Furthermore, in at least some areas of Pennsylvania, agricultural buildings require NO PERMITS and NO INSPECTIONS. (This will apply to Oxford Borough starting July 9, 2004.) If the area "disturbed" by the building is less than an acre, you do need to file a sedementation and erosion control plan, however.

                                Anyway, it makes barn building pretty easy, but the idea of BUYING a barn years down the road & not knowing how it was built or what you are getting scares the living daylights out of me!

                                Comment


                                • #17
                                  So is using metal (very heavy) conduit a bad thing? Is it only because of corrosion or is possible conduction a problem?

                                  Comment


                                  • #18
                                    I stand corrected. this must be new since ours was built, but PVC conduit is easier anyway just cut/glue. but it is more easily subject to damage than heavy wall steel [other than corrosion] as I look at our barn I note that everything that is below 6' high is PVC. above done in thin-wall steel conduit except drops to lights in BX. no corrosion yet. too true it is the local inspector that decides. also the differences between residential and commercial may come in to play.
                                    more hay, less grain

                                    Comment


                                    • #19
                                      Kestrel:
                                      I can't say if metal conduit is or is not a bad thing, but it does not meet the National Electrical Code when used in horse barns. Each code article has a code-making panel, and the codes evolve over years and years of evaluting input from people involved in that specific area of the industry and that is how new regulations develop.

                                      Armandh:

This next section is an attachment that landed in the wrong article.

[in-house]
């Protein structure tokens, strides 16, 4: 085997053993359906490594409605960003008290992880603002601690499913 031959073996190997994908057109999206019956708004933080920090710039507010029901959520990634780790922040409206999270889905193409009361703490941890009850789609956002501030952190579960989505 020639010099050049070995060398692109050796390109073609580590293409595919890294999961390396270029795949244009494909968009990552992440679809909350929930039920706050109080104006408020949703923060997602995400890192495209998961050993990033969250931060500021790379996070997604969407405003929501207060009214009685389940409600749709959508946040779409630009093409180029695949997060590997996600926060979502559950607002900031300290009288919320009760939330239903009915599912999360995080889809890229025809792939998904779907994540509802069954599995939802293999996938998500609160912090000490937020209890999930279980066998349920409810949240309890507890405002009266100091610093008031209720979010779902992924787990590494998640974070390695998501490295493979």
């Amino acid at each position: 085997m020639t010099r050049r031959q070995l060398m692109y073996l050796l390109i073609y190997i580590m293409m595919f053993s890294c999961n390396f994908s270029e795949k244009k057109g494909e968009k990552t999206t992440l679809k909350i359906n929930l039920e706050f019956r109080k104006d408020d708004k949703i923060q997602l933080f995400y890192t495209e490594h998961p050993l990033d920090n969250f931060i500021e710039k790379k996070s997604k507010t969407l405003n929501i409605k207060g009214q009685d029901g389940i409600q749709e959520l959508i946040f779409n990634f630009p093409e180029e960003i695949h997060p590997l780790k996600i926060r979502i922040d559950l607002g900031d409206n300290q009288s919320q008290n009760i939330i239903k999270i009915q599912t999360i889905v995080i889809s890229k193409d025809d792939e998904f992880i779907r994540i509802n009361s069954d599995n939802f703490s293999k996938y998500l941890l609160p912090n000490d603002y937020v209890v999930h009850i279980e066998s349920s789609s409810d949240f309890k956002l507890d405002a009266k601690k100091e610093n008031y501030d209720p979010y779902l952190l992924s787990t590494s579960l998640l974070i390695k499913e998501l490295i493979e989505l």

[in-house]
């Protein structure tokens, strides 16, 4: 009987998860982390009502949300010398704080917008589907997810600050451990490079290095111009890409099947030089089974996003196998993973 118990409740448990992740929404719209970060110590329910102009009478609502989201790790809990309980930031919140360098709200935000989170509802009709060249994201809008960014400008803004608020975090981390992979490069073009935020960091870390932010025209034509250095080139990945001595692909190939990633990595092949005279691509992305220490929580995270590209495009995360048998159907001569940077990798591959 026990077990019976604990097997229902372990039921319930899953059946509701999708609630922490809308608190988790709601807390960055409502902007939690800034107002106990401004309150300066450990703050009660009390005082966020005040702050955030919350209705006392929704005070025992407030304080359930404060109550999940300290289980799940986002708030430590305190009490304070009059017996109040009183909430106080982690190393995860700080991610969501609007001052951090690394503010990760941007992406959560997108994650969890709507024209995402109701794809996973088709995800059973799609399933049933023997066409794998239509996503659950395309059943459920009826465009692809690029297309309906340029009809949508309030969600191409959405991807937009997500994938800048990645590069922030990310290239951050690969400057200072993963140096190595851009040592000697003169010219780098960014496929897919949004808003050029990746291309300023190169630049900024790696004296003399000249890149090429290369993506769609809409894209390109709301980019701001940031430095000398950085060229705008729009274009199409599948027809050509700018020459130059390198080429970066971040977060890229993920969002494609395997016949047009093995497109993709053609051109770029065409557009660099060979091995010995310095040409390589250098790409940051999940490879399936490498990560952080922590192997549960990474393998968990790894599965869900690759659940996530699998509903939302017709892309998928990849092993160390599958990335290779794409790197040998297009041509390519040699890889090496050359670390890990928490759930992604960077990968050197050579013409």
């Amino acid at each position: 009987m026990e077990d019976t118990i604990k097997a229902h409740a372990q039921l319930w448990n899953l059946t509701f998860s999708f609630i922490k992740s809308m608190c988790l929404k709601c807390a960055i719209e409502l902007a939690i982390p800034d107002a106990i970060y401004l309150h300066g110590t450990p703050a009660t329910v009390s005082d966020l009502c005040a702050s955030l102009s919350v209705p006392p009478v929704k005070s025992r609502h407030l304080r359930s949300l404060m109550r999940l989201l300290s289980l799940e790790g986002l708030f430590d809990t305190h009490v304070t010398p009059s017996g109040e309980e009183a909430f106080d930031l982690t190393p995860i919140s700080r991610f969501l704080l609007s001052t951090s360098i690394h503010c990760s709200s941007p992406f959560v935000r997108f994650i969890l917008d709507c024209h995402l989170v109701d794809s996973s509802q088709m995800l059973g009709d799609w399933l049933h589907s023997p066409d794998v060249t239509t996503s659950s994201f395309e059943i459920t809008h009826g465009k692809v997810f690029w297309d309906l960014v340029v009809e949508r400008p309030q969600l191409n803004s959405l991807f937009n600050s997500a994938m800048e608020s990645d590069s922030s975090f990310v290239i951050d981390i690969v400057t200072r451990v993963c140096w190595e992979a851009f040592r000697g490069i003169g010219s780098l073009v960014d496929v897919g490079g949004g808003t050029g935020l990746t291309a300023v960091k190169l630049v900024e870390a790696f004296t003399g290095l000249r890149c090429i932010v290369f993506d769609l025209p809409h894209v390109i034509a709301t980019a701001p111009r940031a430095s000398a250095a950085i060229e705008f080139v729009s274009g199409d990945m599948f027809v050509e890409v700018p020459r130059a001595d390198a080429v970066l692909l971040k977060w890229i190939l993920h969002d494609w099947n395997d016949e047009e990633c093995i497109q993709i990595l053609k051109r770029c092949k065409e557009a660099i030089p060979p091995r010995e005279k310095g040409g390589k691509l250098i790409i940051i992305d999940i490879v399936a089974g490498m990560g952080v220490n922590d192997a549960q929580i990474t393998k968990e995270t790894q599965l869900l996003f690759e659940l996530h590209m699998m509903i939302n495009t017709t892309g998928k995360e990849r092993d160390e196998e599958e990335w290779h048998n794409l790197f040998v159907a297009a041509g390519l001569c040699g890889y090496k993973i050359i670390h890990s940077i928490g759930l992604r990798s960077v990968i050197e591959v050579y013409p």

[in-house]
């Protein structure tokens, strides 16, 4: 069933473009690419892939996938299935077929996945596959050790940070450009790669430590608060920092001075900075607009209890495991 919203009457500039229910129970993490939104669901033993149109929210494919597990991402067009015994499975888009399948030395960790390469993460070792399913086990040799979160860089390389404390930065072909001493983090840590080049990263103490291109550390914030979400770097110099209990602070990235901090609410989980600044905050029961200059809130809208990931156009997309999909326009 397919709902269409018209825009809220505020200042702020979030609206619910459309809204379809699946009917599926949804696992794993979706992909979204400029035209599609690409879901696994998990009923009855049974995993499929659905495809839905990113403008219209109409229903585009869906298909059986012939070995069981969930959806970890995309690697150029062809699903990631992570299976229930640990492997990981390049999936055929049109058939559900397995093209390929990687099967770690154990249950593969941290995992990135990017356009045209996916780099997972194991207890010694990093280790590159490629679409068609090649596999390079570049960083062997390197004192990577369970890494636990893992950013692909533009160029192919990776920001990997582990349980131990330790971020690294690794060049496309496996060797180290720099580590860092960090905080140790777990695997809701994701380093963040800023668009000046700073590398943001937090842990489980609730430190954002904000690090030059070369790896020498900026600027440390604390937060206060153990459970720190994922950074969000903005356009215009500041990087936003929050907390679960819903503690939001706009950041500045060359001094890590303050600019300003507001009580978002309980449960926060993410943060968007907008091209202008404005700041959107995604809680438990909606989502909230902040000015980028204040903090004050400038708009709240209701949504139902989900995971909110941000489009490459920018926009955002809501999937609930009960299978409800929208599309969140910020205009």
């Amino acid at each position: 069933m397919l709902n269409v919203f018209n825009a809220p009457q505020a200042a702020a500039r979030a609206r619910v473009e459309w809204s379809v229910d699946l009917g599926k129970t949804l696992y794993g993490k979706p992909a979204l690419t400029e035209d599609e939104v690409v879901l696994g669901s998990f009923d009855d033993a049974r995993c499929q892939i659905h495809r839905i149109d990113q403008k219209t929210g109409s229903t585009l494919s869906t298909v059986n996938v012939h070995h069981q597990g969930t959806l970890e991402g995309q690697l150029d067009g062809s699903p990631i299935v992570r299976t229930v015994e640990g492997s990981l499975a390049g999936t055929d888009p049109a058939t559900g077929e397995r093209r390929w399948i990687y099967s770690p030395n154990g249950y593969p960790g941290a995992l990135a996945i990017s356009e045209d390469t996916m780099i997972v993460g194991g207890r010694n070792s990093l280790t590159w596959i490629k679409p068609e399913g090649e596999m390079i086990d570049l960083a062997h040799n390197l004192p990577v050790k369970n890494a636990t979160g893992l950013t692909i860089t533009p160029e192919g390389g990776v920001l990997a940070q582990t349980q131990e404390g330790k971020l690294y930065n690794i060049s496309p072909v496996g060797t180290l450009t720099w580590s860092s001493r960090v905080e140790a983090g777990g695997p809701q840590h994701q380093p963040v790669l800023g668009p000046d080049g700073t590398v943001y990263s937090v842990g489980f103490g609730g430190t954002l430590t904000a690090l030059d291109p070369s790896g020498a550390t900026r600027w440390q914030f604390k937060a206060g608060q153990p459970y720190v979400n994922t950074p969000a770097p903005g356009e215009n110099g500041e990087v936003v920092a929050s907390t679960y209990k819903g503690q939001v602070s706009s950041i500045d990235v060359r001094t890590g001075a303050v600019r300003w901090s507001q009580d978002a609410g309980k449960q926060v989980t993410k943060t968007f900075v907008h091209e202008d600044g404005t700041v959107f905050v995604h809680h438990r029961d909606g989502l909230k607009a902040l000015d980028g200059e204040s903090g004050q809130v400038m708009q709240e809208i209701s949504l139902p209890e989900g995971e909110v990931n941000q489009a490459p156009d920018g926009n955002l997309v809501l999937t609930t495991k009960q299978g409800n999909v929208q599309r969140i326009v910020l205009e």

I have never seen a horse break a piece of PVC conduit that was properly installed and supported, and placed thoughtfully so that a horse would not be apt to chew it. Two thicknesses are available, Schedule 40 and Schedule 80. Sched 40 is by far the most common.
                                      Sched 80 has much thicker walls and is used in severe service or for other special purposes but nothing would prevent you from using it in your barn if you had concern about strength.
                                      There is no designation between residential and commercial in Agricultural Buildings. So called "residential" articles of the code pertain only to dwelling units. Ag Buildings are considered "special occupancies" and have their own article.
                                      You are correct, there is much disparity between municipalities in adopting and enforcing electrical codes. Some towns have not officially adopted the NEC, some have their own codes (like NYC for example) and some have adopted the NEC but have no mechanism to ensure compliance.

                                      Your best bet is to hire (or at least talk to) a local electrician who is familiar with barns.
                                      HorsePower! www.tcgequine.blogspot.com

                                      Comment


                                      • #20
                                        The farm I used to board at used to shut off power to the barns at night after the last "bed check", about 1 am. The owners lived thre, so things were never unsupervised. This was an old dairy farm with the cow barns converted to box stalls. The best care in the world and home grown hay. Now that my girls are home, I too, shut power off except to turn lightson if I feed after dark, or am working /cleaning up and need power for something.Great ideas for electrical installations, though. Anything we can do to make our stabling safer is well worth the time , effort and money.